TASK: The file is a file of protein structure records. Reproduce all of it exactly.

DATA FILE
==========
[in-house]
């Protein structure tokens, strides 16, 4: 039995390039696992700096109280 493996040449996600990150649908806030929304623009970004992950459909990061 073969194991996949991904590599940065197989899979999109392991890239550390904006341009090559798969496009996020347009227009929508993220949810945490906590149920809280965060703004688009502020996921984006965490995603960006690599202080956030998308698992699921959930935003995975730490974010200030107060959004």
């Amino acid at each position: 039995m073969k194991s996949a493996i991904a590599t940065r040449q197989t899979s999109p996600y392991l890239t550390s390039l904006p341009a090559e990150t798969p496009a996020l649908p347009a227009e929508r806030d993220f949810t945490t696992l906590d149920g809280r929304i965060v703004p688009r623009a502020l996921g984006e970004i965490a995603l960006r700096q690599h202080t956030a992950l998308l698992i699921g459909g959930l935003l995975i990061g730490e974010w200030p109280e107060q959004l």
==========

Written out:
[in-house]
């Protein structure tokens, strides 16, 4: 039995390039696992700096109280 493996040449996600990150649908806030929304623009970004992950459909990061 073969194991996949991904590599940065197989899979999109392991890239550390904006341009090559798969496009996020347009227009929508993220949810945490906590149920809280965060703004688009502020996921984006965490995603960006690599202080956030998308698992699921959930935003995975730490974010200030107060959004």
């Amino acid at each position: 039995m073969k194991s996949a493996i991904a590599t940065r040449q197989t899979s999109p996600y392991l890239t550390s390039l904006p341009a090559e990150t798969p496009a996020l649908p347009a227009e929508r806030d993220f949810t945490t696992l906590d149920g809280r929304i965060v703004p688009r623009a502020l996921g984006e970004i965490a995603l960006r700096q690599h202080t956030a992950l998308l698992i699921g459909g959930l935003l995975i990061g730490e974010w200030p109280e107060q959004l």